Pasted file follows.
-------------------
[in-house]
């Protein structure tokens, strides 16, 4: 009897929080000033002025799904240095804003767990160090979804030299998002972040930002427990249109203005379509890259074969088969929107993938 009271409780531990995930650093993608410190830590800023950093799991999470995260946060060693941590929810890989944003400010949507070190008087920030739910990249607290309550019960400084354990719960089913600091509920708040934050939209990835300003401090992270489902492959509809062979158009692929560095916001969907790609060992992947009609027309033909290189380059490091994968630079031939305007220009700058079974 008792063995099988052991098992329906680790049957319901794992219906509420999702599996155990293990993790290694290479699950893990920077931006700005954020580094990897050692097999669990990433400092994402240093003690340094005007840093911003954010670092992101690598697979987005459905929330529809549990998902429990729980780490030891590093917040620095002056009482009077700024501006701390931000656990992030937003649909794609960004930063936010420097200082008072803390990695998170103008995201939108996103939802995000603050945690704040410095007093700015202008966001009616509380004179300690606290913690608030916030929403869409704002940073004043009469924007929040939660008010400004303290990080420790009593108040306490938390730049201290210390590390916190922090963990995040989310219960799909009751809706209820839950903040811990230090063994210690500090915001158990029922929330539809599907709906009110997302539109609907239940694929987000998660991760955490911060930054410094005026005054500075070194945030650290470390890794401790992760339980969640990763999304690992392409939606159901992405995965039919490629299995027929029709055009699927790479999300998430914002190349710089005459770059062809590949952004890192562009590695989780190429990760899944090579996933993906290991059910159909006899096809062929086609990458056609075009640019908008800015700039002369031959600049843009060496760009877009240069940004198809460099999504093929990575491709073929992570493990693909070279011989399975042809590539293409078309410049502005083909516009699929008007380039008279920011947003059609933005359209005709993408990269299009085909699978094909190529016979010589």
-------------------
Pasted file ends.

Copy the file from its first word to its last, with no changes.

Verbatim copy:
[in-house]
């Protein structure tokens, strides 16, 4: 009897929080000033002025799904240095804003767990160090979804030299998002972040930002427990249109203005379509890259074969088969929107993938 009271409780531990995930650093993608410190830590800023950093799991999470995260946060060693941590929810890989944003400010949507070190008087920030739910990249607290309550019960400084354990719960089913600091509920708040934050939209990835300003401090992270489902492959509809062979158009692929560095916001969907790609060992992947009609027309033909290189380059490091994968630079031939305007220009700058079974 008792063995099988052991098992329906680790049957319901794992219906509420999702599996155990293990993790290694290479699950893990920077931006700005954020580094990897050692097999669990990433400092994402240093003690340094005007840093911003954010670092992101690598697979987005459905929330529809549990998902429990729980780490030891590093917040620095002056009482009077700024501006701390931000656990992030937003649909794609960004930063936010420097200082008072803390990695998170103008995201939108996103939802995000603050945690704040410095007093700015202008966001009616509380004179300690606290913690608030916030929403869409704002940073004043009469924007929040939660008010400004303290990080420790009593108040306490938390730049201290210390590390916190922090963990995040989310219960799909009751809706209820839950903040811990230090063994210690500090915001158990029922929330539809599907709906009110997302539109609907239940694929987000998660991760955490911060930054410094005026005054500075070194945030650290470390890794401790992760339980969640990763999304690992392409939606159901992405995965039919490629299995027929029709055009699927790479999300998430914002190349710089005459770059062809590949952004890192562009590695989780190429990760899944090579996933993906290991059910159909006899096809062929086609990458056609075009640019908008800015700039002369031959600049843009060496760009877009240069940004198809460099999504093929990575491709073929992570493990693909070279011989399975042809590539293409078309410049502005083909516009699929008007380039008279920011947003059609933005359209005709993408990269299009085909699978094909190529016979010589």